Russell Pearce’s Arizona Comeback Faces Surprise Challenger: The Founder Of SkyMall

March 20, 2012 9:52 a.m.

Russell Pearce, the once-powerful Arizona legislator best known for sponsoring the state’s harsh immigration law, announced Monday night he plans to mount a comeback for elected office despite being thrown out of his seat by voters in a recall last fall.At a Tea Party rally with Sheriff Joe Arpaio and other conservatives in the Phoenix suburb of Mesa, Ariz., Pearce declared his intent to run for the Republican nomination for state Senate.

He’ll have some competition from an unlikely source, though. Just hours before the announcement, Bob Worsley, the founder and former chief executive of the inflight retailer SkyMall, said that he, too, would run for the GOP nomination.

Worsley has a profile similar to the man who beat Pearce last fall. He is a wealthy businessman with strong ties to the Mormon church.

Pearce lost his seat in the November recall to a fellow Republican who branded him as too extreme to represent their home city of Mesa. Any chance of a rematch died, however, when redrawn political lines put Pearce in another district.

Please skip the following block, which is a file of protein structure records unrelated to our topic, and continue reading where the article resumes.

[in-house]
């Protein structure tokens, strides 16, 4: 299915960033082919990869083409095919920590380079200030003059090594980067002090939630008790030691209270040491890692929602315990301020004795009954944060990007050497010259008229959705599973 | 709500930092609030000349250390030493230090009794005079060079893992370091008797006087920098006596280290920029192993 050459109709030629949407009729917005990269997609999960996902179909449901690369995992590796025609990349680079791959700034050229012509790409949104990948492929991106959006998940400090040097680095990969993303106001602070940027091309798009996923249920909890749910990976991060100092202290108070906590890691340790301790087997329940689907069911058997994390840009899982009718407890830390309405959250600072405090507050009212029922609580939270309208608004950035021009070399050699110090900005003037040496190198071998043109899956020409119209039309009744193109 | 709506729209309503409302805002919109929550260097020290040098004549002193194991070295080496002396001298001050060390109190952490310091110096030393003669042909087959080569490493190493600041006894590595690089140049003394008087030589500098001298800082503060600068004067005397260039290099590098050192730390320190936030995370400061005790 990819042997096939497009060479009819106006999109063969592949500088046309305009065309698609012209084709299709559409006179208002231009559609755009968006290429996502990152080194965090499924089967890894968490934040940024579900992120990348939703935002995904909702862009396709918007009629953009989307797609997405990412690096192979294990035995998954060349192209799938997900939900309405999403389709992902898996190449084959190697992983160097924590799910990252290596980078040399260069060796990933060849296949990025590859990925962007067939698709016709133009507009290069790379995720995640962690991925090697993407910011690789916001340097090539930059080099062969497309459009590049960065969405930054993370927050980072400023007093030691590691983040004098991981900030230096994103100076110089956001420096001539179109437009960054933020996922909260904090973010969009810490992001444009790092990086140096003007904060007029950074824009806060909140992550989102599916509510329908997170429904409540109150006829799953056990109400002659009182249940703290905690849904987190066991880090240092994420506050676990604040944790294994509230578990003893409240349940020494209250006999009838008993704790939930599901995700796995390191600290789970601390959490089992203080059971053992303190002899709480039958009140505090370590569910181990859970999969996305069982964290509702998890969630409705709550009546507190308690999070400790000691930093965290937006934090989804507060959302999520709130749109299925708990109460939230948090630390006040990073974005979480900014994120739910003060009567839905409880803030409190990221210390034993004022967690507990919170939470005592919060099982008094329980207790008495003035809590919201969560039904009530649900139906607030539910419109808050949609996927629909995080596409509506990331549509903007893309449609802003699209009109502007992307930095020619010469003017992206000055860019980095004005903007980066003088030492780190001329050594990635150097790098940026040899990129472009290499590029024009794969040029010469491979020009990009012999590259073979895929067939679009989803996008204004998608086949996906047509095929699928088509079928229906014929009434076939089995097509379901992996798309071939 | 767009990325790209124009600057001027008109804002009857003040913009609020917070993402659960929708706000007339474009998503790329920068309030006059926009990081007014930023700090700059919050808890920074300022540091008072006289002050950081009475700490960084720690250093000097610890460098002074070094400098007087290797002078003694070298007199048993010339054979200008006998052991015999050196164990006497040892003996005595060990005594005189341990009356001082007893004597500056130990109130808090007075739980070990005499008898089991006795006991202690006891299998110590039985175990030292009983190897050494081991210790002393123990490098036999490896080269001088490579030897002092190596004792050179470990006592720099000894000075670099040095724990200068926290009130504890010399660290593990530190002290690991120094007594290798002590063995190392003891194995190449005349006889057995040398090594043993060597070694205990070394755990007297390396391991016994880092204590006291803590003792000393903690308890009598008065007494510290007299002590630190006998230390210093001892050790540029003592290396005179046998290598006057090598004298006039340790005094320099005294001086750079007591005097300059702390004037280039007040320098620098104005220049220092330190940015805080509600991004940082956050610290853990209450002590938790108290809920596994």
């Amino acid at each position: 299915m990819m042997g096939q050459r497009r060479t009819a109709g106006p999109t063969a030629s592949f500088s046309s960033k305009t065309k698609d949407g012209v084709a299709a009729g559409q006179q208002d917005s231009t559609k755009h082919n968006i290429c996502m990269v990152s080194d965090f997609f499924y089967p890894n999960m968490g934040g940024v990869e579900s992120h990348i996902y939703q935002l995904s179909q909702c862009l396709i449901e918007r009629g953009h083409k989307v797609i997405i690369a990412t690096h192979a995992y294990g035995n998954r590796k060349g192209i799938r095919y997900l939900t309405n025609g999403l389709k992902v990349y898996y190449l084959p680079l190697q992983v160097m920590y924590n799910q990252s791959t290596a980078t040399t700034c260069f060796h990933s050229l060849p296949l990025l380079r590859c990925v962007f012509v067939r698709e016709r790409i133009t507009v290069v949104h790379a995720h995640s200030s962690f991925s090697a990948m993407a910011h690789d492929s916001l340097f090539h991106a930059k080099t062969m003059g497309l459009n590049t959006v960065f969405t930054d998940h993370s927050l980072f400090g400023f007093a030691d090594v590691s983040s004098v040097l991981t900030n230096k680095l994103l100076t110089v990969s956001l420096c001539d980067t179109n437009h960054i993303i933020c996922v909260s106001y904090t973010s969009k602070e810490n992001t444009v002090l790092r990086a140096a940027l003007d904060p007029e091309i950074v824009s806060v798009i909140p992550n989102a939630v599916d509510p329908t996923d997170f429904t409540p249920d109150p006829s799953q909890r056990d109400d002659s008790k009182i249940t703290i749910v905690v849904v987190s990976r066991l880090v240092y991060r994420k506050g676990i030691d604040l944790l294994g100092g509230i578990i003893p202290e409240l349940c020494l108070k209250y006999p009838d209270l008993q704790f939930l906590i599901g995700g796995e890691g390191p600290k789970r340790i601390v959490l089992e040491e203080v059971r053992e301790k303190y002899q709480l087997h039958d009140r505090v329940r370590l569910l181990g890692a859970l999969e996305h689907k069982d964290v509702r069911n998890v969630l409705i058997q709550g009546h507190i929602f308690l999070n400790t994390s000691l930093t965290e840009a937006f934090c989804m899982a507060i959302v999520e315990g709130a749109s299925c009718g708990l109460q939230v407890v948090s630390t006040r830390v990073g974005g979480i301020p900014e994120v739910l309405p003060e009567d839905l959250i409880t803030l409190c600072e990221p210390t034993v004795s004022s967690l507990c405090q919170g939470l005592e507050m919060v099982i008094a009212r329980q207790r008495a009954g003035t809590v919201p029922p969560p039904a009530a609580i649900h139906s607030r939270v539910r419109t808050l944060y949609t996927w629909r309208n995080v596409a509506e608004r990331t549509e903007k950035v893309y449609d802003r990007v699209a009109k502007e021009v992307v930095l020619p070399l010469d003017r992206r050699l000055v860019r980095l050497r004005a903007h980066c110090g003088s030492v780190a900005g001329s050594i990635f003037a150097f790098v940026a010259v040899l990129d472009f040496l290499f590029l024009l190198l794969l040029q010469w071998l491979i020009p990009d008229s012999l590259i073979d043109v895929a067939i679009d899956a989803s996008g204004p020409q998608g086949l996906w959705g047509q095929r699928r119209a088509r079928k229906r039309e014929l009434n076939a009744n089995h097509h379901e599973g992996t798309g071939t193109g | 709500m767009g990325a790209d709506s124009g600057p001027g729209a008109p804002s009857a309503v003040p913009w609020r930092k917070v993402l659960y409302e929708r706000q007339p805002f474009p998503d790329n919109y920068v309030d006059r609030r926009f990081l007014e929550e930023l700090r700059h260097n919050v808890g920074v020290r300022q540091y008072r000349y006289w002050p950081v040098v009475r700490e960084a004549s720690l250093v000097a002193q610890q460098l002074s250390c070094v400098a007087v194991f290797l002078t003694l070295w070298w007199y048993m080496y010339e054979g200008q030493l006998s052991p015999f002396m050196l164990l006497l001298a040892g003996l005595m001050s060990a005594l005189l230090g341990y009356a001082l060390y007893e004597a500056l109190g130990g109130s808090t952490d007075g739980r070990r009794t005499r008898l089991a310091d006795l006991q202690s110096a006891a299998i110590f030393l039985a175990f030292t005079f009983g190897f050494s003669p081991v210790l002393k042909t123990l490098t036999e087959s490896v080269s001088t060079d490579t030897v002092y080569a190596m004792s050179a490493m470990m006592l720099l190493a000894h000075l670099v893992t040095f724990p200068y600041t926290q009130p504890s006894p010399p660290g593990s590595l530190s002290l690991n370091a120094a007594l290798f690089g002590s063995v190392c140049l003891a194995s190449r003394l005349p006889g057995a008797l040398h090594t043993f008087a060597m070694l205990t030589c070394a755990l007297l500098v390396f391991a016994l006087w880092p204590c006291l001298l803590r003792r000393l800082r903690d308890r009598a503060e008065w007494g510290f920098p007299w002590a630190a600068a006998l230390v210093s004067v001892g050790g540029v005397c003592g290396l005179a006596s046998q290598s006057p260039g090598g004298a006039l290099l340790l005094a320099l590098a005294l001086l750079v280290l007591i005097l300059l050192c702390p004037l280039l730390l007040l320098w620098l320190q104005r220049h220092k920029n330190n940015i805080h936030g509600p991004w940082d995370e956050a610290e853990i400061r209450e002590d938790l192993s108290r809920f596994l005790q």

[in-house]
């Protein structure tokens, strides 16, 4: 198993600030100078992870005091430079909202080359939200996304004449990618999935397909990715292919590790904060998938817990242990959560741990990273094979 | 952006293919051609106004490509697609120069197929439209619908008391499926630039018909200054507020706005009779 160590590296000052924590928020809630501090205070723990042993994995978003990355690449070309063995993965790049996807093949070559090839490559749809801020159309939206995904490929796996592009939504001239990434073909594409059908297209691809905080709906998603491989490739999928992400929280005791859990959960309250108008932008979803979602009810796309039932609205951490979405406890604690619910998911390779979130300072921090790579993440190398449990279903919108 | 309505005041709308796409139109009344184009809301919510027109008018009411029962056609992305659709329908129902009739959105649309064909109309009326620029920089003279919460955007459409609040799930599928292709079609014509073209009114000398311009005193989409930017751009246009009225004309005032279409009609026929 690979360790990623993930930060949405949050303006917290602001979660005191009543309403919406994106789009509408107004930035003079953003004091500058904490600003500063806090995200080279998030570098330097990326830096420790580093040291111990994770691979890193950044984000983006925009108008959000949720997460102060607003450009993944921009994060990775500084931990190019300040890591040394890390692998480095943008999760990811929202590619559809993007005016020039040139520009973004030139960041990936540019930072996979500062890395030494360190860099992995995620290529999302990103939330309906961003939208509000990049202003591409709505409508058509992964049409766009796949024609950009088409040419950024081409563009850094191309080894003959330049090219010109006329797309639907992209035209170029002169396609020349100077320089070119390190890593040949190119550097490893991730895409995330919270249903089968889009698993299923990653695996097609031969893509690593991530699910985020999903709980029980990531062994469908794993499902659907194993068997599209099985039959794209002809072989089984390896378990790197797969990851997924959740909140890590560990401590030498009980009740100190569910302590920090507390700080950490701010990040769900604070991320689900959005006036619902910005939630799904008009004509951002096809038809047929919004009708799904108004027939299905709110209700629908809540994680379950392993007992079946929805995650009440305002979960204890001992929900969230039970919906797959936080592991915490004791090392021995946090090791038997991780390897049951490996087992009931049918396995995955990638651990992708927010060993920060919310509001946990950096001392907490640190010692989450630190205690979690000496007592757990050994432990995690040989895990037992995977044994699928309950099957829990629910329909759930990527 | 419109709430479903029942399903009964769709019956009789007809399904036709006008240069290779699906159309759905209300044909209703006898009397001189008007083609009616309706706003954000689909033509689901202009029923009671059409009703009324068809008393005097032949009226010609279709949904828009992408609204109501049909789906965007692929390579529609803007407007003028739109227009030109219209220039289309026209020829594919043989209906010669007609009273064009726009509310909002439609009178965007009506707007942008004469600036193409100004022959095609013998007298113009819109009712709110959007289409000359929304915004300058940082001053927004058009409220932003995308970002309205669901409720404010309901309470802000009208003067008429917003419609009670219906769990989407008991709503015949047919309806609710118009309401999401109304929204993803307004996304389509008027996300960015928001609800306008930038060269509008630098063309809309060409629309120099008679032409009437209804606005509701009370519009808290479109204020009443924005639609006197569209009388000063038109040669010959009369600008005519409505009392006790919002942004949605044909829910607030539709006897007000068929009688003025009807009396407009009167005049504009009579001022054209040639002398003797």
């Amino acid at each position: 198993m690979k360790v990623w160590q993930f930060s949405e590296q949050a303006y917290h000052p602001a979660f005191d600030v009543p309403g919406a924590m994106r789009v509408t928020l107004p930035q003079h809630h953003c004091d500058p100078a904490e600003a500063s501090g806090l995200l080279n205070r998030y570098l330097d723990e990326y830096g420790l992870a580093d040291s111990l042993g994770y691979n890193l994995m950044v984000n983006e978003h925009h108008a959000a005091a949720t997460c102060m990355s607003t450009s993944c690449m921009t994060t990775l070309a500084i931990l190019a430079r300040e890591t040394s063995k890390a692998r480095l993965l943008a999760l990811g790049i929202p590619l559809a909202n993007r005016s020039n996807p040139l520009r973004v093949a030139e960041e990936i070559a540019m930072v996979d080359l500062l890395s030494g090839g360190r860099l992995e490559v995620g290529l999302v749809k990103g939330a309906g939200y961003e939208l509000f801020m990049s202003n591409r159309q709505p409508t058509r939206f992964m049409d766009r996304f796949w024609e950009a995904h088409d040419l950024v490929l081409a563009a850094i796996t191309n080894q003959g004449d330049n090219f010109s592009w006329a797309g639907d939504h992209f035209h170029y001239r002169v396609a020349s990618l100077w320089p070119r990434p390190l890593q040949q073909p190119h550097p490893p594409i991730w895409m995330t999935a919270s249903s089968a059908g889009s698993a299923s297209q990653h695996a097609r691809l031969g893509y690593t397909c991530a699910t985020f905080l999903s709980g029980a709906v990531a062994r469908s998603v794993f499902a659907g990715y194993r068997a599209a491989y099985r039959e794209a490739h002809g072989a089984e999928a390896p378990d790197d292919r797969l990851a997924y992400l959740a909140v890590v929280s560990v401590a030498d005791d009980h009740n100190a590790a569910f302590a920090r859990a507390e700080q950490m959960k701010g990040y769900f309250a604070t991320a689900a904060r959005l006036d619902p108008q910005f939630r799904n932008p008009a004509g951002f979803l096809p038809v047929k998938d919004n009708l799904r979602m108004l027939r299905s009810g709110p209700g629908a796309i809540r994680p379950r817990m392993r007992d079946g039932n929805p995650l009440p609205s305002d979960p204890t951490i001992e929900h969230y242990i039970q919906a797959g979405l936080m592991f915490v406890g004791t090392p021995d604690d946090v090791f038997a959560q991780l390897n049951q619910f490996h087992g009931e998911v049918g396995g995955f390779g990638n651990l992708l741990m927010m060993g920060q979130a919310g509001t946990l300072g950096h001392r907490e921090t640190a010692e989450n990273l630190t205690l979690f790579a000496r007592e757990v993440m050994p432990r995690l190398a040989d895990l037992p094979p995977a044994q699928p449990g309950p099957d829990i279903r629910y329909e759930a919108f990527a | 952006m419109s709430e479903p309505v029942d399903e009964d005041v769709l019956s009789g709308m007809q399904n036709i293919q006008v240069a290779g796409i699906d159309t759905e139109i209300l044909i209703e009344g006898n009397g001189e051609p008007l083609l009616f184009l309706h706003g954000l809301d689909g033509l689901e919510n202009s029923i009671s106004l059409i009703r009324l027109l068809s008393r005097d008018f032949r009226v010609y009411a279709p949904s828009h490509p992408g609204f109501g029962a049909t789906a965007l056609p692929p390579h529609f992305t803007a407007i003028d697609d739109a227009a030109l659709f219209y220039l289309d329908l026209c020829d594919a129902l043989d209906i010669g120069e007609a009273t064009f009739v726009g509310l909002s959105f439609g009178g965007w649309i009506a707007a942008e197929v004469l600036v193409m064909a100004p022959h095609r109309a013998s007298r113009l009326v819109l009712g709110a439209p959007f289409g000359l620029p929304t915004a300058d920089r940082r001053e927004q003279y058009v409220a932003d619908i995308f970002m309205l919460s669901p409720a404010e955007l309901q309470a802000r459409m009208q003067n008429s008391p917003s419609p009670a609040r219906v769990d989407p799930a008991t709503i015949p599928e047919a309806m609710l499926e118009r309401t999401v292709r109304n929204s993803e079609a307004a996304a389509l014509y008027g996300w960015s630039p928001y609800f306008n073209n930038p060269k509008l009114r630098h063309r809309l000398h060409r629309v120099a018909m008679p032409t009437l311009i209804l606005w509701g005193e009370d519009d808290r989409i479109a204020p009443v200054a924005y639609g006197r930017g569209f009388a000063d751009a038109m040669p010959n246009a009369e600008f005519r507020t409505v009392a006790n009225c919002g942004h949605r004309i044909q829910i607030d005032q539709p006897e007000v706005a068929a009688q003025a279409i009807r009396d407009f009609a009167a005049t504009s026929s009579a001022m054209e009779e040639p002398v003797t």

The former legislator was expected to face off in the new district with Sen. Rich Crandall, a moderate Republican who currently holds the seat. But in another surprise late Monday, Crandall dropped out and threw his support behind Worsley.

While still boasting of conservative credentials, Worsley appears to have a gentler approach to the state’s booming immigrant population than Pearce did during his time in office.

On a biography on the website of the Mormon church, Worsley wrote about his close ties to the Hispanic community. He said he is fluent in Spanish and spent time as a missionary in South America.

“I grew to love and appreciate the cultures south of the border,” he wrote. “We are all God’s children. We are all immigrants to this great country.”

Last year, after Pearce was thrown out of office, his critics warned that it was “a cautionary tale” for politicians who engage in anti-immigrant rhetoric.

Still, Pearce said he had no plans to change his positions on anything.

“I want to make something very clear,” he said. “If being recalled is the price for keeping those promises, then so be it.”

Since losing his seat, Pearce has remained part of the Arizona political scene. He was selected as the No. 2 position in the state Republican Party and he joined a group called Ban Amnesty Now, an organization devoted to fighting illegal immigration.

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